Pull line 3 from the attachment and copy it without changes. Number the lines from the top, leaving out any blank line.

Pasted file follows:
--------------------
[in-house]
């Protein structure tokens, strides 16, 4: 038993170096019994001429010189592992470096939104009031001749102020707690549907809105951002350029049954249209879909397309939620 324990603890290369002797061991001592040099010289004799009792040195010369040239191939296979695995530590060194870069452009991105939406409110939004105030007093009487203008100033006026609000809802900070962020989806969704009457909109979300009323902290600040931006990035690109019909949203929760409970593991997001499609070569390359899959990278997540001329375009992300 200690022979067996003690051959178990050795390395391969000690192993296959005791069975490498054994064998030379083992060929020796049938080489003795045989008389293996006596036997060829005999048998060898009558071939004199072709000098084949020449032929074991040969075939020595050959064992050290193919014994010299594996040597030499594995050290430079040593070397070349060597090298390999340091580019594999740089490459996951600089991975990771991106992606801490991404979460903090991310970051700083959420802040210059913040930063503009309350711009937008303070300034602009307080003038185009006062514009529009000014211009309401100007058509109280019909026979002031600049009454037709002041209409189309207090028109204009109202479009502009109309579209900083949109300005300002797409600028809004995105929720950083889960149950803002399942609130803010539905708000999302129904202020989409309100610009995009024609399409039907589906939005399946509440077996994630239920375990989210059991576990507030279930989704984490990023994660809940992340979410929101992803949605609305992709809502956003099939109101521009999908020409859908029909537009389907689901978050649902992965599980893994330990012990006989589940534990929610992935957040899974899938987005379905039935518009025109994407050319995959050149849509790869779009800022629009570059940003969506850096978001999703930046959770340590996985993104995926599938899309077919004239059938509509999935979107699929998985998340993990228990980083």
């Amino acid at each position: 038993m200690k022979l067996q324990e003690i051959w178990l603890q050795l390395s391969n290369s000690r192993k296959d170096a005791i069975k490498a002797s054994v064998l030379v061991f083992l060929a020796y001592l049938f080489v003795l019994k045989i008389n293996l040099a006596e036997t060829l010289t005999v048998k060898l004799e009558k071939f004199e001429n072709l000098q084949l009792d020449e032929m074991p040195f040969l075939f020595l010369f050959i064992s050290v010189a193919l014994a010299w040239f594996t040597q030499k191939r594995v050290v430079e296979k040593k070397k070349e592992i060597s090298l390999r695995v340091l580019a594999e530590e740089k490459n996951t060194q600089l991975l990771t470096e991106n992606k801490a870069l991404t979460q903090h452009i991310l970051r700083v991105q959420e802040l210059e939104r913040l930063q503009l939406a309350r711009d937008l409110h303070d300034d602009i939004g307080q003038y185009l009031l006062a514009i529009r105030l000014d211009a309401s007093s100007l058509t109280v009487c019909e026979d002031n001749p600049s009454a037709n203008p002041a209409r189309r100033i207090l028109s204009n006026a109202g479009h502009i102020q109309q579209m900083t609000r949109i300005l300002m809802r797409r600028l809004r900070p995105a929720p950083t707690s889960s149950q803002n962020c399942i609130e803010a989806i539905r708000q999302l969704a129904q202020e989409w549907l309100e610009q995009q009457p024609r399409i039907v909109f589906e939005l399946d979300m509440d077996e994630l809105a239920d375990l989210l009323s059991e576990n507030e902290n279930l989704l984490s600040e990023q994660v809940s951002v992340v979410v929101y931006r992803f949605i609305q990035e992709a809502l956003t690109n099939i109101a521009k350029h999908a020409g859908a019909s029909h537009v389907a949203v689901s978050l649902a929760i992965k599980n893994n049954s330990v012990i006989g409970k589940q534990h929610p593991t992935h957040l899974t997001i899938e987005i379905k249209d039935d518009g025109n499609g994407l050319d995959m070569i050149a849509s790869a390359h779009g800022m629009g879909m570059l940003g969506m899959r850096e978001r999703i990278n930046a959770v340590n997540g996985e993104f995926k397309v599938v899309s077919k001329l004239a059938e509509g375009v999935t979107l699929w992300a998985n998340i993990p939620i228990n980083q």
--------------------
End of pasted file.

């Amino acid at each position: 038993m200690k022979l067996q324990e003690i051959w178990l603890q050795l390395s391969n290369s000690r192993k296959d170096a005791i069975k490498a002797s054994v064998l030379v061991f083992l060929a020796y001592l049938f080489v003795l019994k045989i008389n293996l040099a006596e036997t060829l010289t005999v048998k060898l004799e009558k071939f004199e001429n072709l000098q084949l009792d020449e032929m074991p040195f040969l075939f020595l010369f050959i064992s050290v010189a193919l014994a010299w040239f594996t040597q030499k191939r594995v050290v430079e296979k040593k070397k070349e592992i060597s090298l390999r695995v340091l580019a594999e530590e740089k490459n996951t060194q600089l991975l990771t470096e991106n992606k801490a870069l991404t979460q903090h452009i991310l970051r700083v991105q959420e802040l210059e939104r913040l930063q503009l939406a309350r711009d937008l409110h303070d300034d602009i939004g307080q003038y185009l009031l006062a514009i529009r105030l000014d211009a309401s007093s100007l058509t109280v009487c019909e026979d002031n001749p600049s009454a037709n203008p002041a209409r189309r100033i207090l028109s204009n006026a109202g479009h502009i102020q109309q579209m900083t609000r949109i300005l300002m809802r797409r600028l809004r900070p995105a929720p950083t707690s889960s149950q803002n962020c399942i609130e803010a989806i539905r708000q999302l969704a129904q202020e989409w549907l309100e610009q995009q009457p024609r399409i039907v909109f589906e939005l399946d979300m509440d077996e994630l809105a239920d375990l989210l009323s059991e576990n507030e902290n279930l989704l984490s600040e990023q994660v809940s951002v992340v979410v929101y931006r992803f949605i609305q990035e992709a809502l956003t690109n099939i109101a521009k350029h999908a020409g859908a019909s029909h537009v389907a949203v689901s978050l649902a929760i992965k599980n893994n049954s330990v012990i006989g409970k589940q534990h929610p593991t992935h957040l899974t997001i899938e987005i379905k249209d039935d518009g025109n499609g994407l050319d995959m070569i050149a849509s790869a390359h779009g800022m629009g879909m570059l940003g969506m899959r850096e978001r999703i990278n930046a959770v340590n997540g996985e993104f995926k397309v599938v899309s077919k001329l004239a059938e509509g375009v999935t979107l699929w992300a998985n998340i993990p939620i228990n980083q």